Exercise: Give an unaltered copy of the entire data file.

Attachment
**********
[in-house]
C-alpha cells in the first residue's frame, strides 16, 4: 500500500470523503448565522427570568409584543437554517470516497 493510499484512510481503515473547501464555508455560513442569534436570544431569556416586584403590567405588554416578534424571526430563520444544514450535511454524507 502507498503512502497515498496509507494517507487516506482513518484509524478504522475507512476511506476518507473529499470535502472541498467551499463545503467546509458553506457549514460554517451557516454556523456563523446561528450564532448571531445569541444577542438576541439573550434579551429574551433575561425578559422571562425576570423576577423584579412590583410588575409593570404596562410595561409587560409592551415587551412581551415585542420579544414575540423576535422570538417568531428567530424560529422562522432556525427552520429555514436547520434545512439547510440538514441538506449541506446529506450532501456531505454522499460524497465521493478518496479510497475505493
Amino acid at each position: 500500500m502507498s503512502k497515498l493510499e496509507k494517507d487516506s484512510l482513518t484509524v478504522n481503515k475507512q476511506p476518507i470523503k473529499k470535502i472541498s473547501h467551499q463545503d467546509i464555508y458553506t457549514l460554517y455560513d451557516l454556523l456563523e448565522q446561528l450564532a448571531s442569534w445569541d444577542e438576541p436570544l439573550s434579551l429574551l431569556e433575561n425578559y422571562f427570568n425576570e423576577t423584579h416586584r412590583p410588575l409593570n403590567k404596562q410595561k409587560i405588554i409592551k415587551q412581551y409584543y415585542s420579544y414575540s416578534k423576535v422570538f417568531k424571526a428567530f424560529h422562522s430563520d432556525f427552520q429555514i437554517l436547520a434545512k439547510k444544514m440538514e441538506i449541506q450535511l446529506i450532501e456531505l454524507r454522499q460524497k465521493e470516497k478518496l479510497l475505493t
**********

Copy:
[in-house]
C-alpha cells in the first residue's frame, strides 16, 4: 500500500470523503448565522427570568409584543437554517470516497 493510499484512510481503515473547501464555508455560513442569534436570544431569556416586584403590567405588554416578534424571526430563520444544514450535511454524507 502507498503512502497515498496509507494517507487516506482513518484509524478504522475507512476511506476518507473529499470535502472541498467551499463545503467546509458553506457549514460554517451557516454556523456563523446561528450564532448571531445569541444577542438576541439573550434579551429574551433575561425578559422571562425576570423576577423584579412590583410588575409593570404596562410595561409587560409592551415587551412581551415585542420579544414575540423576535422570538417568531428567530424560529422562522432556525427552520429555514436547520434545512439547510440538514441538506449541506446529506450532501456531505454522499460524497465521493478518496479510497475505493
Amino acid at each position: 500500500m502507498s503512502k497515498l493510499e496509507k494517507d487516506s484512510l482513518t484509524v478504522n481503515k475507512q476511506p476518507i470523503k473529499k470535502i472541498s473547501h467551499q463545503d467546509i464555508y458553506t457549514l460554517y455560513d451557516l454556523l456563523e448565522q446561528l450564532a448571531s442569534w445569541d444577542e438576541p436570544l439573550s434579551l429574551l431569556e433575561n425578559y422571562f427570568n425576570e423576577t423584579h416586584r412590583p410588575l409593570n403590567k404596562q410595561k409587560i405588554i409592551k415587551q412581551y409584543y415585542s420579544y414575540s416578534k423576535v422570538f417568531k424571526a428567530f424560529h422562522s430563520d432556525f427552520q429555514i437554517l436547520a434545512k439547510k444544514m440538514e441538506i449541506q450535511l446529506i450532501e456531505l454524507r454522499q460524497k465521493e470516497k478518496l479510497l475505493t